The other afternoon I was riding in the back seat of a late model SUV owned by a successful businessman based in Guangdong. He’s a busy guy, with a high risk tolerance, so it really shouldn’t have come as much of a surprise that he doesn’t have much patience for seat belts, much less, the insistent alarms that his SUV sounds when he chooses to drive without fastening the one on the driver’s side. But I’ll admit, I was something more than surprised when he showed me the device that he utilizes to put a stop to those (in his view) irritatingly insistent alarms.
That’s right: he inserts a belt tongue (I looked it up; tongue is the term of art) that’s not connected to a belt, thereby disabling the alarm. Now, take a closer look at the above photo. Lacking a slot for an actual belt, that tongue has one purpose, and one purpose only: disabling seat belt alarms. According to my new friend, such tongues are readily available in most local auto parts stores (we were in Qingyuan). That is to say: there are enough haters of both seat belts and seat belt alarms (in Qingyuan, at least), to justify an entire product line. I asked to see this product line in its natural environment, and after lunch we stopped by a nearby parts store. Continue reading
Yesterday morning I opened the drapes in my Guangzhou hotel room and what a surprise: I’m located directly across the street from the convention center hosting the 7th Annual Guangzhou Sex Festival. Believe it or not, this was inadvertent – I’m (still) in town for another event located in an adjacent hotel. Then again, I’m also a big believer in providence and so I did the natural thing: had some breakfast, grabbed a camera, and walked across the street.
I wasn’t sure what to expect. My brief reading suggested that it was a salacious trade show of sorts; the morning headlines – featuring a family planning official’s suggestion that the state distribute sex toys to migrant laborers – intimated a debacle. Reality, however, was a bit more bland. More shoddy than salacious, the event is a run-down trade fair attended by retirees (male), unemployed young men between the ages of 26 and 35, and a handful of migrant (male) laborers capable of affording the RMB 30 (US$4.30) entry fee. Women were outnumbered by 50 – 1, I’d say. Here, for example, is a pretty good representation of the demographics in the form of a small sample of the large crowd that surrounded a video of a (swimming-suit-clad) couple demonstrating certain, ah, techniques.
Now you may ask, “Why spend your golden years watching swim-suit clad soft porn at run-down trade shows?” Well, take it from somebody who now knows: there’s absolutely nothing erotic – much less, titillating – about booth after booth full of condoms, vibrators, dried bull genitalia (directions not included), and “essence of kangaroo.” As a result, the only booths that attracted crowds at the Guangzhou Sex Festival were those showing video or photos of skin – including, I’m truly sorry to note – the exhibition of photos showing the rather unpleasant effects of certain STDs. But, I suppose, you take what you can get, and regardless of whether or not the images in question suggested health, somebody (often, many somebodies) was snapping furtive photos of them for latter viewing. See, for example, the photo after the jump. In it, I’ve circled all of the men taking images of the above referenced swimsuit technique video. Continue reading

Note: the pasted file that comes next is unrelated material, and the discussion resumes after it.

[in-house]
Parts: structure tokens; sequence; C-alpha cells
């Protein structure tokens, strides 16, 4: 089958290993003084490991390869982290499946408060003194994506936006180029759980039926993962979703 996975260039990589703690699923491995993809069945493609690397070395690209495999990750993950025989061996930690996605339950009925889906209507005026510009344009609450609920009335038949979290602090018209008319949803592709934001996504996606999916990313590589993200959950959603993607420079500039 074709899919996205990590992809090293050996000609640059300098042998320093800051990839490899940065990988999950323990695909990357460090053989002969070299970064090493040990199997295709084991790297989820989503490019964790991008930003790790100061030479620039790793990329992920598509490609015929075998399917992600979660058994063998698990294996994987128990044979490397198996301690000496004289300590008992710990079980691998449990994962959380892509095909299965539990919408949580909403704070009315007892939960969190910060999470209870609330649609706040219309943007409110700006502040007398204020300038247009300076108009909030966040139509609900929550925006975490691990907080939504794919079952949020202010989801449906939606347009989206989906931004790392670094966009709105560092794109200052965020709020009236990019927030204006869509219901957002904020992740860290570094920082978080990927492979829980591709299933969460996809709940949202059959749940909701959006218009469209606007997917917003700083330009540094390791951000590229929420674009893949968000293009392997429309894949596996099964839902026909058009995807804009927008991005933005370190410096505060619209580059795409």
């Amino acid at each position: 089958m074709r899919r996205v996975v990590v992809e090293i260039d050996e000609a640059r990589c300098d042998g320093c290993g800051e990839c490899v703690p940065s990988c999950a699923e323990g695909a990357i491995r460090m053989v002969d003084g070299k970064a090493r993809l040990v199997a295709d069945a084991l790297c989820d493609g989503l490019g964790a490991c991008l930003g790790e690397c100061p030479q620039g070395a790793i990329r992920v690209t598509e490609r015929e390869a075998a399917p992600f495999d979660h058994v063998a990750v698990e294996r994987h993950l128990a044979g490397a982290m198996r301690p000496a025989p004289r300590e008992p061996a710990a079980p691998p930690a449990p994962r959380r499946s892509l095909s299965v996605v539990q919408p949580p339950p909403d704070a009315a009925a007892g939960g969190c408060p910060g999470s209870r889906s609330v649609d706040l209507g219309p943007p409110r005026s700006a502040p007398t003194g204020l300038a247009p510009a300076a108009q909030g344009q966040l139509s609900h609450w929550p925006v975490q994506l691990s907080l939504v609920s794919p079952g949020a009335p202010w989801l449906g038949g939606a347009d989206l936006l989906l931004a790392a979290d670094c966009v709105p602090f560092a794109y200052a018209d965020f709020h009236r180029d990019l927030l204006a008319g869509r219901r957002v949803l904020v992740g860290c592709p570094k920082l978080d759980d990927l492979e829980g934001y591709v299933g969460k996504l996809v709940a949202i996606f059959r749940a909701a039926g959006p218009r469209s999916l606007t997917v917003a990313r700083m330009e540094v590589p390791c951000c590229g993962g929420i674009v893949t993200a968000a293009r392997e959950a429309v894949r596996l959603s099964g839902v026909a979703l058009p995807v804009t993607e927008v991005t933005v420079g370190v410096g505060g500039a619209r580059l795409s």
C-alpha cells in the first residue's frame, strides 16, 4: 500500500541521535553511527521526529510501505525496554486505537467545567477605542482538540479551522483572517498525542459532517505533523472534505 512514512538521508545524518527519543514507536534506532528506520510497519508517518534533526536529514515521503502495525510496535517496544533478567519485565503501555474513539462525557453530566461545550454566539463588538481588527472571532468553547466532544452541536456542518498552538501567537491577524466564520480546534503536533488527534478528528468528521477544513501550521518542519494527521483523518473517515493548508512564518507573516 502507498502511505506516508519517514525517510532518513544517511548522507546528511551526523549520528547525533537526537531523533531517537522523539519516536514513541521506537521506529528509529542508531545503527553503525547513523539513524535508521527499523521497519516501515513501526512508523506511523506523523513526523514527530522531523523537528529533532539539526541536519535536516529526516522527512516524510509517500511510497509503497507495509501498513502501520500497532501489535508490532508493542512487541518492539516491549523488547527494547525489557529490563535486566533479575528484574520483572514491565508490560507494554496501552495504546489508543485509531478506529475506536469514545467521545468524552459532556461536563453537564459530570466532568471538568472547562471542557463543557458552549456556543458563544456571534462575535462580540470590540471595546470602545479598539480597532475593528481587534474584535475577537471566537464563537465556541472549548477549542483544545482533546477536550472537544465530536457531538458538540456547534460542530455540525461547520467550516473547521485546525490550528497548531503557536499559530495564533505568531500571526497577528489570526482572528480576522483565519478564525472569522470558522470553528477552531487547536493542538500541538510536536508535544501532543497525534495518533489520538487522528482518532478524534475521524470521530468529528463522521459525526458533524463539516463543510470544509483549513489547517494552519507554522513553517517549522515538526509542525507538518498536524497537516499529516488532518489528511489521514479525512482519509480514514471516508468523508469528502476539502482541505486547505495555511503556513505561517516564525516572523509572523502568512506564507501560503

Last night I was walking south on Fenyang Road when, at the intersection with Fuxing Road, I saw a small crowd of five or six people standing around a tricycle outfitted with cages packed tight with terrified cats and a few small dogs. In front of it, a waif-like man dashed around, mostly crouched over, stirring two stainless steel pots. As I drew closer, I noticed he was chatting with a large, unwashed woman who was busy rattling a pair of metal chopsticks against a cage full of kittens, terrifying the animals [yes, from Dickens/Hell]. This would be an unusual scene anywhere in Shanghai (in my years here, I’ve never seen anything like it), but particularly so at that intersection – the affluent heart of the French Concession. I usually carry a camera with me, but last night I only had the benefit of my camera phone. So, when I thought the waif was looking elsewhere, I snapped this rough image:
At the sound of the closing shutter, the waif (on the left side of the photo) dropped his pot and leaped at me – or, more precisely, my phone. I pulled it back and he came to a stop a hand’s distance from my face. He was taller than I thought, towering over me with eyes set so deep into his weather-beaten skull that they appeared to be in a perpetual squint. His voice was even more uncomfortable: a deep, hollow thing that reminded me of what a double-bass sounds like when a bow whispers lightly across the strings. But the metaphors came later. At that moment, my only thought was to watch for a knife or another set of metal chopsticks. I was, to put it lightly, in a bad spot.
Fortunately, there were other bystanders, and simultaneously they all began to call out: “Laowai, laowai!” [“Foreigner! Foreigner!”] It wasn’t directed at me, however, but rather at the demonic man in my face, as if to remind him that the foreigner simply doesn’t understand our ways (some truth to that), that one doesn’t take photos of this kind of thing. So he backed off, and I got out of there with a few snickers at my back, but no worse for the wear.